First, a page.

The government has also said that it is still considering the possibility of introducing "compensated no-fault dismissals" to benefit small employers and further reduce the number of unfair dismissal claims which can be brought. This concept would allow a small employer (of 10 or fewer employees) to dismiss an employee on notice, or with payment in lieu, without having a potentially fair (or, indeed, any) reason for doing so and without following any form of procedure prior to doing so.

Considering when a disciplinary policy is contractual in effect

In Hussain v Surrey and Sussex Healthcare NHS Trust, the High Court considered when the contents of an internal disciplinary policy can become contractual in effect.

It decided that relevant factors include:

  • The importance of the provision to the contractual working relationship.
  • The level of detail set out by the provision.
  • The certainty of what the provision required.
  • The context of the provision.
  • Whether the provision was workable in practice.

Dr Hussain brought a claim for breach of contract against the defendant Trust in respect of disciplinary proceedings brought against her.

In this instance, the Court held that key provisions within the Trust?s disciplinary policy were apt for incorporation into Dr Hussain's contract of employment and that they were so incorporated.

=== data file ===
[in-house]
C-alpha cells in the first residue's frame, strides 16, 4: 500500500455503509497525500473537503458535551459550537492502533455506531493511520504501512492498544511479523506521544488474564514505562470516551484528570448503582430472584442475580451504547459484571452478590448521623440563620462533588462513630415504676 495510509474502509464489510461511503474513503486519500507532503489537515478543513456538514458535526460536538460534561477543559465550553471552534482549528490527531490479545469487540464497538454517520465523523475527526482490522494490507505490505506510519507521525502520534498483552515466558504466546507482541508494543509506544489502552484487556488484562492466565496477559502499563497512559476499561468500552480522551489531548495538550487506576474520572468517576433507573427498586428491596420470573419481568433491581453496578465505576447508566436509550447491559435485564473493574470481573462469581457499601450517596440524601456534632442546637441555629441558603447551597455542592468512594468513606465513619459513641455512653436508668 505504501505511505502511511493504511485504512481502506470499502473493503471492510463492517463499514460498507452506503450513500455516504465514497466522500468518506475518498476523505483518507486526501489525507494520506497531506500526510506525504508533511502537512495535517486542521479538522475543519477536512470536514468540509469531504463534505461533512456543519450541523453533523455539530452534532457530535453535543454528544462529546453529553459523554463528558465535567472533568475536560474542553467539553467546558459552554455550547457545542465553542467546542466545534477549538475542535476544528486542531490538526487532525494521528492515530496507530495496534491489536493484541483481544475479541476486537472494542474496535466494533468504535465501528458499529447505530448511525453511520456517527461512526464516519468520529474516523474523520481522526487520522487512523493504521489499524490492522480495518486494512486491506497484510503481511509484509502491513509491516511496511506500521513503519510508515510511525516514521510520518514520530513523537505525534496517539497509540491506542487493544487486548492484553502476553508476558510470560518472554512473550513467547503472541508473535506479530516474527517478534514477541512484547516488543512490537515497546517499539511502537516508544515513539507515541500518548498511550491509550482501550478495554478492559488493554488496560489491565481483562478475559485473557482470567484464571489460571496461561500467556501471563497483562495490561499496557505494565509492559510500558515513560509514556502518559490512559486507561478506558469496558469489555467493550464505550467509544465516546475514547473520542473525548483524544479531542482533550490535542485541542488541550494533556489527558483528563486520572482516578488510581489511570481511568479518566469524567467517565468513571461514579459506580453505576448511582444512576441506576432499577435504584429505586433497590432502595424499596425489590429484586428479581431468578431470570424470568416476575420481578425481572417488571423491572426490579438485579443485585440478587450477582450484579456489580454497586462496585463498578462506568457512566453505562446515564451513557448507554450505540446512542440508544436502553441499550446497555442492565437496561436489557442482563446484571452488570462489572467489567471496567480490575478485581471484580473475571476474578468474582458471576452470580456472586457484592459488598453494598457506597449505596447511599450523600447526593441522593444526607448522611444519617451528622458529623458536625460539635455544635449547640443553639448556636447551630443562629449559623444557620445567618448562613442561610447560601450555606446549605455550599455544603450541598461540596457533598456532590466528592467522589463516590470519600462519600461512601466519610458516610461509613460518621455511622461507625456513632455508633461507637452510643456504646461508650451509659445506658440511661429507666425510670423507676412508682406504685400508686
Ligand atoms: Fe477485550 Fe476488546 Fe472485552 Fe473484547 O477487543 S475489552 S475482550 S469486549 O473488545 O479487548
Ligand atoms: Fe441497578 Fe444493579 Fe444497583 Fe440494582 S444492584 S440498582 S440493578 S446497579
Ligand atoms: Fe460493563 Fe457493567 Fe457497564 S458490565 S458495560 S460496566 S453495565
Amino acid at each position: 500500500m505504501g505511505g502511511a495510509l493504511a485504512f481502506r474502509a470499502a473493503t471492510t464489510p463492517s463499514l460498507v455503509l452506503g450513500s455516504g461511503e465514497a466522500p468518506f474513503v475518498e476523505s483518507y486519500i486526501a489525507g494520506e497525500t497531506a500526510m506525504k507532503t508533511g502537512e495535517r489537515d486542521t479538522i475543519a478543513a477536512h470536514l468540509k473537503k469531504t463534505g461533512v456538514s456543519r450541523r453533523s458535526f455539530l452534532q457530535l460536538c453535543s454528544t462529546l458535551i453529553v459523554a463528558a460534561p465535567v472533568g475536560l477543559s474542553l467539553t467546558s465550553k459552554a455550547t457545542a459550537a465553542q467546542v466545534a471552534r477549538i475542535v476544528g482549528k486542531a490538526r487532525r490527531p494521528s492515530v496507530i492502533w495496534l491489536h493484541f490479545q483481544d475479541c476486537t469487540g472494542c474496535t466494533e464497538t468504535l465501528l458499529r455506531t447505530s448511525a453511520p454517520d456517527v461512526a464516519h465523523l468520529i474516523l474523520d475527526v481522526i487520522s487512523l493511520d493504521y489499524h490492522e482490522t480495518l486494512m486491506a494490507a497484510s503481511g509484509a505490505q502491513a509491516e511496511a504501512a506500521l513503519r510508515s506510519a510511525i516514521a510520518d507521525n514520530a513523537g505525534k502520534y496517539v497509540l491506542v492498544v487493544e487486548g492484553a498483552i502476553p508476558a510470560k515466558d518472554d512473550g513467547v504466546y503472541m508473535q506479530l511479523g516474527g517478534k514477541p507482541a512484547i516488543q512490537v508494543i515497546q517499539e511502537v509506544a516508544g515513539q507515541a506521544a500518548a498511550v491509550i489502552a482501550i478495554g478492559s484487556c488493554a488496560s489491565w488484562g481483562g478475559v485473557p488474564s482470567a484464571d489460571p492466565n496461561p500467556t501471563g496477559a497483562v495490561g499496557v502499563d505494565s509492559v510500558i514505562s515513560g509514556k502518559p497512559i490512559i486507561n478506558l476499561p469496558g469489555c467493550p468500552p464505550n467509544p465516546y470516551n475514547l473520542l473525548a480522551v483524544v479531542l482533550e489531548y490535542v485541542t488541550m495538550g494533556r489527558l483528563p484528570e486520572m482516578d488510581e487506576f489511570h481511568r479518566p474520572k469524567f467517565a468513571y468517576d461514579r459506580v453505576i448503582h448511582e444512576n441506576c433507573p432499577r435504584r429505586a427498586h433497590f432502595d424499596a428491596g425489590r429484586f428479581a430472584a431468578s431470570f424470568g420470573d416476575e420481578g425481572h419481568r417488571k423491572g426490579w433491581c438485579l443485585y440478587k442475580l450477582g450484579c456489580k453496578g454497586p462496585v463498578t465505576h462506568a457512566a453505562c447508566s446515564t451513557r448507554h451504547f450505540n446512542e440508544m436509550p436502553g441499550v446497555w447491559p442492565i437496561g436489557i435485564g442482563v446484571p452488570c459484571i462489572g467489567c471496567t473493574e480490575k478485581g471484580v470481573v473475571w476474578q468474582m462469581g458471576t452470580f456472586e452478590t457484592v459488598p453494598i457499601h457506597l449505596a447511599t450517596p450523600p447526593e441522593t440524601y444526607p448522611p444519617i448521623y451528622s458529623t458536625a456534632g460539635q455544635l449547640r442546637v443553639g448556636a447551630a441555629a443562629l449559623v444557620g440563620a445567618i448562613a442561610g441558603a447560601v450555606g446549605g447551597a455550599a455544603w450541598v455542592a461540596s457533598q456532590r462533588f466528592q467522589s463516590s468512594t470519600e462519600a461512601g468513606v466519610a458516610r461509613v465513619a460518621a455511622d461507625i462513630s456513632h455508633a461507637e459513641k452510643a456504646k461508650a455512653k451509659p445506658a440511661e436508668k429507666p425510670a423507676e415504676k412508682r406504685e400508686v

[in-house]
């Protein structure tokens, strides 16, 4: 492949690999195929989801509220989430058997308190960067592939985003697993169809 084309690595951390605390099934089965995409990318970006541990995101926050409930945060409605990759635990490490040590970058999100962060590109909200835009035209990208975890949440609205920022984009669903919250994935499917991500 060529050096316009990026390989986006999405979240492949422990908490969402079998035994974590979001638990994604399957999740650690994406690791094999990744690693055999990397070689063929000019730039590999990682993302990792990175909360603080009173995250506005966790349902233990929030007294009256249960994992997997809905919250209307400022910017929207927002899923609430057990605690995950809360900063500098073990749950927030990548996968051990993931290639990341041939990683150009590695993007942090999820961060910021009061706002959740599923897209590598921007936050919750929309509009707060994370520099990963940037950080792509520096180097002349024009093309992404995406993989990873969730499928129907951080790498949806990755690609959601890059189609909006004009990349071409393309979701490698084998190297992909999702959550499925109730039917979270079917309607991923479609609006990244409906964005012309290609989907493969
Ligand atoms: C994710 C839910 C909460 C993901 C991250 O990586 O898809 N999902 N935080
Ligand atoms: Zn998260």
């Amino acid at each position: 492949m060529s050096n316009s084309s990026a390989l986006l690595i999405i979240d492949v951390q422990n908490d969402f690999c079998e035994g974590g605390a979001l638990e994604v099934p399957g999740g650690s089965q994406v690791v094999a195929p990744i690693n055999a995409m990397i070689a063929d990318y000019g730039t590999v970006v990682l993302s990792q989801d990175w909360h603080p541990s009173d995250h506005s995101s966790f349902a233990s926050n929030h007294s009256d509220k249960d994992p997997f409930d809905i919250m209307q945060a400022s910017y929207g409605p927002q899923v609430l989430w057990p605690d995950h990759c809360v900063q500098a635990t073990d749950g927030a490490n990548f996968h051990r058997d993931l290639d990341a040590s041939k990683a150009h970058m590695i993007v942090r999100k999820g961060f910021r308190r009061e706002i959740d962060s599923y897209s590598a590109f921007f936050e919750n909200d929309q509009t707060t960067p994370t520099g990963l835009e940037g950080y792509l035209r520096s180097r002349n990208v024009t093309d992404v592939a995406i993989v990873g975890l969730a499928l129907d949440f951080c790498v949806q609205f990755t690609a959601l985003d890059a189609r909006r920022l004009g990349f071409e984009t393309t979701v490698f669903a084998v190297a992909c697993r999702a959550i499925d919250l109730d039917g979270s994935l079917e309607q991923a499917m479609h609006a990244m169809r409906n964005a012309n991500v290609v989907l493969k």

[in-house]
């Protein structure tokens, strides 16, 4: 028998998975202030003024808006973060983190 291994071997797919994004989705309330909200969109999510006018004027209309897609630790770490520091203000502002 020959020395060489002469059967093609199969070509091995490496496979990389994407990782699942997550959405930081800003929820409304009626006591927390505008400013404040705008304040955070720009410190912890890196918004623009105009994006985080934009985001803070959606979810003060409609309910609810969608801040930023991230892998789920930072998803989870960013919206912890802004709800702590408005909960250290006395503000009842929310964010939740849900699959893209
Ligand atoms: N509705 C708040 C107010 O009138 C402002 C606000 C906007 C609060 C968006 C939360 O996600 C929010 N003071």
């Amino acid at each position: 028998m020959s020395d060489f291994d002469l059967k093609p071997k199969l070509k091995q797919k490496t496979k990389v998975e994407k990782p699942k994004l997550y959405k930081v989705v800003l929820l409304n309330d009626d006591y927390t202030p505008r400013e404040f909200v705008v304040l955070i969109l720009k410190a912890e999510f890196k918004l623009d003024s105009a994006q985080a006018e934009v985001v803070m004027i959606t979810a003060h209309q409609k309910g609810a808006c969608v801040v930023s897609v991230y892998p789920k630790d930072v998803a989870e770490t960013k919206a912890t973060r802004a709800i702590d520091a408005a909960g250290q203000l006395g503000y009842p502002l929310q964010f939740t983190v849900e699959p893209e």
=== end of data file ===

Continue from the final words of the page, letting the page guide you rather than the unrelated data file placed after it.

Conducting disciplinary procedures fairly and without undue delay

Is there a term implied into contracts of employment to the effect that disciplinary processes must be conducted fairly and without undue delay? In Dr Lim v Royal Wolverhampton Hospitals NHS Trust, the High Court held there is and that, in a given case, it may also be an express one.

Dr Lim is a consultant anaesthetist employed by the defendant Trust. Dr Lim's breach of contract claim concerned a proposed combined capability and conduct hearing.

In respect of the proposed capability hearing, Dr Lim claimed that the Trust had breached his contract of employment by referring him to a capability panel without first referring him to the National Clinical Assessment Service (NCAS) for an assessment as to whether any of the deficiencies in his practise could be addressed by way of an educational or organisational action plan.

The Court held that the Trust was required to refer Dr Lim to NCAS and to await and then duly consider its findings. Only then could the Trust fairly proceed to a capability hearing, if appropriate. As such, the Trust was held to be in breach of contract.

In respect of the proposed conduct hearing, Dr Lim argued that the Trust had breached his contract by seeking to revive allegations of misconduct some three years after the allegations which it was based upon had occurred. On the facts of the case, the Court did not find the Trust to be in breach of contract on this point.